Wednesday, June 29, 2011

Pope Benedict To Launch A Savvy New Vatican Web Presence

The Catholic Church is planning to take another step into the Internet age. On Wednesday, it will launch a news information portal that aggregates the Vatican’s various media into a one-stop site for all things papal.
Pope Benedict XVI will launch the site with a click of a tablet device on June 28, the 60th anniversary of his ordination into the priesthood.
The pope has overseen a number of the Vatican’s new media efforts since he was elected in 2005, including the launch of a YouTube channel, the creation of “Pope2You” mobile and Facebook apps and encouraging priests to blog.
According to The New York Times, the new social-media equipped portal, will at first aggregate Vatican news in English and Italian with other languages to follow. It will also livestream papal events, play audio feeds from Vatican Radio, and give access to texts of papal homilies, statements and speeches.
While the rather-drab-by-comparison main Vatican site launched under Pope John Paul II in 1995 will remain active, Vatican officials are hopeful that the portal will help the Church better communicate with itself and the outside world alike.
“I think that we must educate the Roman Curia of what is the real meaning of communication,” Msgr. Claudio Maria Celli, who will maintain the portal, told The Times. “Little by little they will perceive that this is the real meaning to be present, to have a relevance.”
“sneak preview” of the Vatican’s new web portal, to be launched on Wednesday.
The Vatican’s main website, launched in 1995.

Exploding screen strategies

Conversations about three screen strategies became conversations about four screen strategies this year. It looked like tablets would be used concurrently with PCs and mobiles, at least for a while, so fashionable jargon received an update.
Where are we now? Five screen strategies? Five and half screen strategies? The number of screens may explode in the not too distant future.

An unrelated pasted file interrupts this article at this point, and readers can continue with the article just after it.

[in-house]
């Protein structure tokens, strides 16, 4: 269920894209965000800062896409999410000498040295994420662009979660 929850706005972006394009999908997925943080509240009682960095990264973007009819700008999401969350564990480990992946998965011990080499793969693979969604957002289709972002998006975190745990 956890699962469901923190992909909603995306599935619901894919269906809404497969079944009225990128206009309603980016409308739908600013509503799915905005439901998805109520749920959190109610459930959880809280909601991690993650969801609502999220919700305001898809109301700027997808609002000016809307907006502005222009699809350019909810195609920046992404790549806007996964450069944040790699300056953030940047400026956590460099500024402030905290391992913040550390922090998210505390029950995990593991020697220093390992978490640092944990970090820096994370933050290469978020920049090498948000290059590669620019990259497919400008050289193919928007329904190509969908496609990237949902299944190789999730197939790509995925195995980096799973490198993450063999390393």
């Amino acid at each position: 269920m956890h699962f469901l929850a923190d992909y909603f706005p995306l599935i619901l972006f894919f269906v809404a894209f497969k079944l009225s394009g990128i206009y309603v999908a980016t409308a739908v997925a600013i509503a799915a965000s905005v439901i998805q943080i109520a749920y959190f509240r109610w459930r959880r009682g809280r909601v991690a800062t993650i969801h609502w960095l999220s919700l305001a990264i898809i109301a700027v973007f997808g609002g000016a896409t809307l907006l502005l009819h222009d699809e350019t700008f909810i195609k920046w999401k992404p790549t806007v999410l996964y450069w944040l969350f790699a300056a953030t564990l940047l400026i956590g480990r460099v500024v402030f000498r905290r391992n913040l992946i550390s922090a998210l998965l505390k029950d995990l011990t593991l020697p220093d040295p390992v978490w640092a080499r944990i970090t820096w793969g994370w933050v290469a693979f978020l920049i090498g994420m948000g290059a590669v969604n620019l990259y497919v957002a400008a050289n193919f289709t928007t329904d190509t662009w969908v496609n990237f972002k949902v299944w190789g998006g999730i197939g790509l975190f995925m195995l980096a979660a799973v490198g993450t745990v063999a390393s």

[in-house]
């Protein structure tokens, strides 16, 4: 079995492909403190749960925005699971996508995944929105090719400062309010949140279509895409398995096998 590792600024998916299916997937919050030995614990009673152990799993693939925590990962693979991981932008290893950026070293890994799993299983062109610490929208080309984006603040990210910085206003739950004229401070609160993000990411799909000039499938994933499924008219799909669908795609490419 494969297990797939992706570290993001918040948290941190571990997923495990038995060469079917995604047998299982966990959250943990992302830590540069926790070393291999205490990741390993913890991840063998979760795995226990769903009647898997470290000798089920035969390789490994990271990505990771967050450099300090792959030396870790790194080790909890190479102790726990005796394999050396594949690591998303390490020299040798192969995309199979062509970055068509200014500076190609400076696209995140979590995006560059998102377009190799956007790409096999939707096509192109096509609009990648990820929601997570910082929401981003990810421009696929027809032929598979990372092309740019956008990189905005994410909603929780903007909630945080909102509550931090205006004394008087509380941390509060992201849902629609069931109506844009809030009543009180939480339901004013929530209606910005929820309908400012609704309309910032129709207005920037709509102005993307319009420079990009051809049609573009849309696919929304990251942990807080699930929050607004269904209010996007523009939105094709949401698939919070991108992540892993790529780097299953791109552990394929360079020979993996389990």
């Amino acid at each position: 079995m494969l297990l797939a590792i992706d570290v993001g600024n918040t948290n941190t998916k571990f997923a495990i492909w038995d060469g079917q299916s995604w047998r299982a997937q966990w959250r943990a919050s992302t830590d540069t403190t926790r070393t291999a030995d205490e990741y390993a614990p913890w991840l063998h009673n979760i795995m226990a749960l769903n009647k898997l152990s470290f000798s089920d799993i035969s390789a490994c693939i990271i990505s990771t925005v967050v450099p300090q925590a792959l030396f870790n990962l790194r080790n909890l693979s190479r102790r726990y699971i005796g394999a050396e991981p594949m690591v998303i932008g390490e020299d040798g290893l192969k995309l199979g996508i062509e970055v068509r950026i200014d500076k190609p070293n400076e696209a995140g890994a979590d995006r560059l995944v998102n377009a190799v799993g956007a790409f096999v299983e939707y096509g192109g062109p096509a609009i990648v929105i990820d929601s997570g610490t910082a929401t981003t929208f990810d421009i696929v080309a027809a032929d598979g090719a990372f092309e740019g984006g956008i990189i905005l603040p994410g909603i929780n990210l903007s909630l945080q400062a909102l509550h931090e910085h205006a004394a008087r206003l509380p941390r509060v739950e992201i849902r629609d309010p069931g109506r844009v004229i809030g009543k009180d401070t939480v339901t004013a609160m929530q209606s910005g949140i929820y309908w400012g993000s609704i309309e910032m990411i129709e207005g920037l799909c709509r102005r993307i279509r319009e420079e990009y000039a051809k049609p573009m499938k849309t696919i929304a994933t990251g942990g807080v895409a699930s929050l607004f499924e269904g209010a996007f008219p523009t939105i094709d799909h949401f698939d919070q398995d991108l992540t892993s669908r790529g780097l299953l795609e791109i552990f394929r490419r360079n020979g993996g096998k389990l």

The three screen strategy referred to the growing tendency for the TV to be on in the living room, with a PC or laptop available in addition to internet capable smart phones.  
Those TV ads that urge you to befriend a packet of crisps on Facebook are the baseline example of a three screen strategy; using attention media on one screen to provide an intention media interaction on the other. 
It probably is not a mistake to talk about four screen strategies. It looks as if talk of an immediate “post-PC world” is a little premature and that tablets will not be replacing laptops this or next year.
There are also significant differences in the presentation capabilities of laptops and tablets. The most popular tablet will not run Flash, for example, and most laptops can. User-agent detection systems tend to count tablets as mobile but not laptops.
It is incredibly important to recognise how people will interact with marketing content. It’s certainly key to understand how the presence of multiple screens in a living room or household will impact that but I suspect trying to count the screens will be a distraction. 
There’s no first screen. I’ve seen some of the traditional agencies, those who specialise in TV ads, trying to push strategies that are “first screen led” – the suggestion, the plan, being that TV generates the wow, the interest, the zip-bang-splash and that the humble internet performs the important but less showbiz task of harvesting leads.
This is not right. This is a failure to recognise just how people want to interact with brands.
I’ve suggested that screen counting isn’t a wise idea but I did mention something about the fifth screen, didn’t I? There are a number of contenders for the fifth screen or the next half screen.